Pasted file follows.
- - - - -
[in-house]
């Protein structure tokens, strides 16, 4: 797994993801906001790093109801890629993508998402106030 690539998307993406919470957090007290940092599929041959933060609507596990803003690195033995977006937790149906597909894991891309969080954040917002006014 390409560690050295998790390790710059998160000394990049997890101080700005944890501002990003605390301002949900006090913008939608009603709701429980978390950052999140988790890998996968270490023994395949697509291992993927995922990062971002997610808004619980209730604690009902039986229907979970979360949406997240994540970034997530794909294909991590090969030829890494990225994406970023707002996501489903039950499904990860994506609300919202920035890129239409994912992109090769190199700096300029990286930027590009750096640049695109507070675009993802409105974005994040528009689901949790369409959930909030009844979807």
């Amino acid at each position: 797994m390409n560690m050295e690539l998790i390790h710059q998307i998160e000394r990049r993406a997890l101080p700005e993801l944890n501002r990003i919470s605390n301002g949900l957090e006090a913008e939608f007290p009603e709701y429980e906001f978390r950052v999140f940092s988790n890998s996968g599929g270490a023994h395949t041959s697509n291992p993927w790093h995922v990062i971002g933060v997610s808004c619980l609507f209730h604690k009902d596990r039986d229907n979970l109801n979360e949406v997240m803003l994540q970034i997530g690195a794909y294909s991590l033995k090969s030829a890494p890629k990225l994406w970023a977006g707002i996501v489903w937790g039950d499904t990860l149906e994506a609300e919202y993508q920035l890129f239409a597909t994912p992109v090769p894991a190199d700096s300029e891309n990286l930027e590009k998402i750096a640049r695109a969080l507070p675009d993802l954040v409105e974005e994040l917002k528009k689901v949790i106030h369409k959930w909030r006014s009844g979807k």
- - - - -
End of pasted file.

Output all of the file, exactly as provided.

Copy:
[in-house]
């Protein structure tokens, strides 16, 4: 797994993801906001790093109801890629993508998402106030 690539998307993406919470957090007290940092599929041959933060609507596990803003690195033995977006937790149906597909894991891309969080954040917002006014 390409560690050295998790390790710059998160000394990049997890101080700005944890501002990003605390301002949900006090913008939608009603709701429980978390950052999140988790890998996968270490023994395949697509291992993927995922990062971002997610808004619980209730604690009902039986229907979970979360949406997240994540970034997530794909294909991590090969030829890494990225994406970023707002996501489903039950499904990860994506609300919202920035890129239409994912992109090769190199700096300029990286930027590009750096640049695109507070675009993802409105974005994040528009689901949790369409959930909030009844979807």
């Amino acid at each position: 797994m390409n560690m050295e690539l998790i390790h710059q998307i998160e000394r990049r993406a997890l101080p700005e993801l944890n501002r990003i919470s605390n301002g949900l957090e006090a913008e939608f007290p009603e709701y429980e906001f978390r950052v999140f940092s988790n890998s996968g599929g270490a023994h395949t041959s697509n291992p993927w790093h995922v990062i971002g933060v997610s808004c619980l609507f209730h604690k009902d596990r039986d229907n979970l109801n979360e949406v997240m803003l994540q970034i997530g690195a794909y294909s991590l033995k090969s030829a890494p890629k990225l994406w970023a977006g707002i996501v489903w937790g039950d499904t990860l149906e994506a609300e919202y993508q920035l890129f239409a597909t994912p992109v090769p894991a190199d700096s300029e891309n990286l930027e590009k998402i750096a640049r695109a969080l507070p675009d993802l954040v409105e974005e994040l917002k528009k689901v949790i106030h369409k959930w909030r006014s009844g979807k």